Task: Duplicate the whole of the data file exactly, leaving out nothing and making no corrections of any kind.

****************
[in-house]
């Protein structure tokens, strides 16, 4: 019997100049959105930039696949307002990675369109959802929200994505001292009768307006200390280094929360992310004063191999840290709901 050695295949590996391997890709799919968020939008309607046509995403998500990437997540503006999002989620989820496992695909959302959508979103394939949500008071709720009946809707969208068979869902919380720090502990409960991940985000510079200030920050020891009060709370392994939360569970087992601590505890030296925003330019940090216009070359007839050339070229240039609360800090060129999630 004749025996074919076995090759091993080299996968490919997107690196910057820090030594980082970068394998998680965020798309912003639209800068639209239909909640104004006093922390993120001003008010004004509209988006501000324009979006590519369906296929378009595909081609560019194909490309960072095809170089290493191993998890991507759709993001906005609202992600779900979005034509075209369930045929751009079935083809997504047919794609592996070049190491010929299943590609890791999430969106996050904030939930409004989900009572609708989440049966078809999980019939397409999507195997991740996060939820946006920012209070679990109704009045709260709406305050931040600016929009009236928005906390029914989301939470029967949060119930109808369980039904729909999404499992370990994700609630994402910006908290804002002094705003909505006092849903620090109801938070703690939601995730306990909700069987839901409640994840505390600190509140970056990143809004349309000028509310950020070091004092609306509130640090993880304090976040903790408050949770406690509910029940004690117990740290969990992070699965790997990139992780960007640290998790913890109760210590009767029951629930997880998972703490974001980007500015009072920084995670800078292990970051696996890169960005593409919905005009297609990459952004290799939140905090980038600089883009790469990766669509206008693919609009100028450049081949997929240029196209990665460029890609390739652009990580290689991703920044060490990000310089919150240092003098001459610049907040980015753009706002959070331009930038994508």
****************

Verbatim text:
[in-house]
């Protein structure tokens, strides 16, 4: 019997100049959105930039696949307002990675369109959802929200994505001292009768307006200390280094929360992310004063191999840290709901 050695295949590996391997890709799919968020939008309607046509995403998500990437997540503006999002989620989820496992695909959302959508979103394939949500008071709720009946809707969208068979869902919380720090502990409960991940985000510079200030920050020891009060709370392994939360569970087992601590505890030296925003330019940090216009070359007839050339070229240039609360800090060129999630 004749025996074919076995090759091993080299996968490919997107690196910057820090030594980082970068394998998680965020798309912003639209800068639209239909909640104004006093922390993120001003008010004004509209988006501000324009979006590519369906296929378009595909081609560019194909490309960072095809170089290493191993998890991507759709993001906005609202992600779900979005034509075209369930045929751009079935083809997504047919794609592996070049190491010929299943590609890791999430969106996050904030939930409004989900009572609708989440049966078809999980019939397409999507195997991740996060939820946006920012209070679990109704009045709260709406305050931040600016929009009236928005906390029914989301939470029967949060119930109808369980039904729909999404499992370990994700609630994402910006908290804002002094705003909505006092849903620090109801938070703690939601995730306990909700069987839901409640994840505390600190509140970056990143809004349309000028509310950020070091004092609306509130640090993880304090976040903790408050949770406690509910029940004690117990740290969990992070699965790997990139992780960007640290998790913890109760210590009767029951629930997880998972703490974001980007500015009072920084995670800078292990970051696996890169960005593409919905005009297609990459952004290799939140905090980038600089883009790469990766669509206008693919609009100028450049081949997929240029196209990665460029890609390739652009990580290689991703920044060490990000310089919150240092003098001459610049907040980015753009706002959070331009930038994508």